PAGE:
Wednesday, 23 April 2014

World Book Night No.22

Tonight is World Book Night.


World Book Night is an annual celebration of reading and books which takes place on 23 April. It sees passionate volunteers give hundreds of thousands of books away in their communities to share their love of reading with people who, for whatever reason, don’t read for pleasure or own books.

It is run by The Reading Agency - the charity with a mission to give everyone an equal chance to become a reader. Because everything changes when we read.

In the UK 35% of people don’t regularly read despite reading for pleasure being a globally recognised indicator in a huge range of social issues from poverty to mental health.

World Book Night is about giving books and encouraging those who have lost the love of reading – or are yet to gain it – to pick up a book and read. Line by line, paragraph by paragraph until they too have discovered the power of reading and the opportunities in life that reading can open the door to.

For World Book Night events in London visit the World Book Night Website www.worldbooknight.org





To mark the occasion, we're reblogging 24 classics (one every hour!) from our London Walks Reading List series…




The Great London Reading List! Essential London books that Londoners take away on holiday to remind them of home… books visitors should read before arriving in London… fact, fiction, poetry, all genres welcome. If you’re in the mood to recommend a great London bookshop, too, we’d love to hear it!  All suggestions to the usual address, please, or leave a comment below or get in touch via Twitter @londonwalks.





The Austerity Olympics: When the Games Came to London in 1948

By Janie Hampton


Adam writes… Janie Hampton’s wonderful book on the 1948 Olympics tells the tale of London’s second hosting of the Games.

For those of you stifling a yawn at this point, perhaps anticipating lists and times and heights and team sheets and medal tables, well think again. Hampton’s narrative is just that: a narrative, a tale well told, mercifully free from dry match facts and mere sports reporting.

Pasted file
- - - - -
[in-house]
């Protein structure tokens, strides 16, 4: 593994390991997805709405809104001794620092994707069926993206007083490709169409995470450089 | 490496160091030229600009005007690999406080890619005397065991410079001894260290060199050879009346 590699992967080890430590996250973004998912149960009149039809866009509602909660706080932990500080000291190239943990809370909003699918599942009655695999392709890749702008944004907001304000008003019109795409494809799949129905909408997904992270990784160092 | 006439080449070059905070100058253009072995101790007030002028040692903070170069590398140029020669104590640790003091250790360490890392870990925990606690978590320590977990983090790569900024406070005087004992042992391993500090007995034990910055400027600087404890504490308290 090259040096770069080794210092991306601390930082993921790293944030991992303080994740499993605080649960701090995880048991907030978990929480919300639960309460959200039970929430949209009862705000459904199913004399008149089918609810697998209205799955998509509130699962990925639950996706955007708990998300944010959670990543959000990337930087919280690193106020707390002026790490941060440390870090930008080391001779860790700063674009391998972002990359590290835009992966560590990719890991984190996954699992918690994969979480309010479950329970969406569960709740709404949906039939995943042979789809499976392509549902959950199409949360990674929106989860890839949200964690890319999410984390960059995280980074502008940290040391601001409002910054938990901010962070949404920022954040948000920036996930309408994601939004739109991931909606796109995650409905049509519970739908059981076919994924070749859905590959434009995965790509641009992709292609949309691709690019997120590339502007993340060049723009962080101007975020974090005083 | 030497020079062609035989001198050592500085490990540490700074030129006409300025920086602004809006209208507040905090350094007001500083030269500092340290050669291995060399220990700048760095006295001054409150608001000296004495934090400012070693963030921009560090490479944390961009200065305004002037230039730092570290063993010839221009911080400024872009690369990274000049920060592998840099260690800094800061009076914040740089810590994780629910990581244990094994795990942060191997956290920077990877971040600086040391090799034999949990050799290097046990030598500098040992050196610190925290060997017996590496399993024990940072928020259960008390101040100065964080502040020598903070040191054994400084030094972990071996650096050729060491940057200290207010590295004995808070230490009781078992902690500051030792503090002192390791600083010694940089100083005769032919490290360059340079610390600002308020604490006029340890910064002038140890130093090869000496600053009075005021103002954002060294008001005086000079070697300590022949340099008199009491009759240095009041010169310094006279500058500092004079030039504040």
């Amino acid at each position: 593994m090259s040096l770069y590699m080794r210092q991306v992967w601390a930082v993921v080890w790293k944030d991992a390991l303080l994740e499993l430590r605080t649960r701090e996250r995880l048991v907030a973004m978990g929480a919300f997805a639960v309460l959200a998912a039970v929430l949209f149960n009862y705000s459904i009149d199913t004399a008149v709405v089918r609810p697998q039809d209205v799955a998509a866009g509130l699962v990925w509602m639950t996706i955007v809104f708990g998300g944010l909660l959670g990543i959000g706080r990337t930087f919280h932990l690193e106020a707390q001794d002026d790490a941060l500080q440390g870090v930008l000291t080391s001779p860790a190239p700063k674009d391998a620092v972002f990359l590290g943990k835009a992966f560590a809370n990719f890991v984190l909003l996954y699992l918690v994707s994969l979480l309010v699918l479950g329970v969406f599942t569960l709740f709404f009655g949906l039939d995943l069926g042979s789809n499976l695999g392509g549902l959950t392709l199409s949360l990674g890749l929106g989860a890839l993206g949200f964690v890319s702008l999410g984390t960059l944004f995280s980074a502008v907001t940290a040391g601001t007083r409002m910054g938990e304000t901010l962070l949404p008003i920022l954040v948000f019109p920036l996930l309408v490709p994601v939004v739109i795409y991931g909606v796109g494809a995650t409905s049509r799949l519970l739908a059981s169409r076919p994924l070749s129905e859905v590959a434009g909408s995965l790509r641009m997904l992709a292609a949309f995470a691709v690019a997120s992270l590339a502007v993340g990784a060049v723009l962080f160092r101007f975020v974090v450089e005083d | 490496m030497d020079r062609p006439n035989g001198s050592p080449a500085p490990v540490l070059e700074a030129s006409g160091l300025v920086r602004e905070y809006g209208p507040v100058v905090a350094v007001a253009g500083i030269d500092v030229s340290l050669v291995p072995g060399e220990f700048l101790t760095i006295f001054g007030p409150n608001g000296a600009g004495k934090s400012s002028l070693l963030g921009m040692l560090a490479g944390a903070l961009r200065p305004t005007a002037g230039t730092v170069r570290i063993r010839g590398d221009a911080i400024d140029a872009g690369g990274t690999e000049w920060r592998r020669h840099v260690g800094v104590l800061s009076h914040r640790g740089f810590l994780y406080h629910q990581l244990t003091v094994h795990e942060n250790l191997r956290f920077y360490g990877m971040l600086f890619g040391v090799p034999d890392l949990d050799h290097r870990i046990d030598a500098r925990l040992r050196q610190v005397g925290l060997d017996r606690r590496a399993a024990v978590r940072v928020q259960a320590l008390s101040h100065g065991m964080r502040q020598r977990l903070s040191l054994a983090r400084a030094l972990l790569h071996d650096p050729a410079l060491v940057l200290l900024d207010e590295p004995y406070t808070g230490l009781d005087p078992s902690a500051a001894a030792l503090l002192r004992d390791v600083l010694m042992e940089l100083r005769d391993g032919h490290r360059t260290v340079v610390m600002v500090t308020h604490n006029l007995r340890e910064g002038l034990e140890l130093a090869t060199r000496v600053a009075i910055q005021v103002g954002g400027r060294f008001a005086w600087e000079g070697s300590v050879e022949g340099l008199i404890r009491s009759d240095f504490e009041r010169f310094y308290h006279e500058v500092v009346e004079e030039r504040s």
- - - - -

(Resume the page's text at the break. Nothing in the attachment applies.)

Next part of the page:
Instead, Hampton treats us to the stories of the people who made the Games: the posh rower who thought his official Olympic blazer to be of such poor quality that it must have been “cut with a spoon”; then the athlete who found her blazer so smart that she wore it to her sister’s wedding. There are tales of the American and Canadian teams sharing their ample rations with the deprived European teams – and of the French captain complaining strenuously about the British food!

Every corner was cut, every penny pinched. Teams were put up not in a swish Olympic Village, but in schools and army barracks. One official even expected the cycling competitors to be able to ride their own bikes to Herne Hill for the races!

The Dutchwoman Fanny Blankers-Koen remains the heroine of the ‘48 Games, winning four gold medals on the track. Despite the fact that she beat British girls into silver position to take three of those golds, the London crowds took her to their hearts. And her journey is here too – from Nazi occupied Holland to the Hunger Winter of ’44 to the winners’ podium at Wembley.

But it is the unsung heroes who make the story such a delight. The overall tale that emerges is humane and moving, nuanced and rich, truly Olympian. Left to a sports reporter, there’s every chance this book would have garnered as many gold medals as the British track and field competitors in 1948 – none at all. In the hands of Janie Hampton, it’s a story as garlanded as the great Fanny Blankers-Koen herself.





World Book Night falls on the 450th anniversary of Shakespeare's birth. To mark the occasion, here's the BRAND NEW London Walks Podcast, Shakespeare & London…










A London Walk costs £9 – £7 concession. To join a London Walk, simply meet your guide at the designated tube station at the appointed time. Details of all London Walks can be found at www.walks.com.









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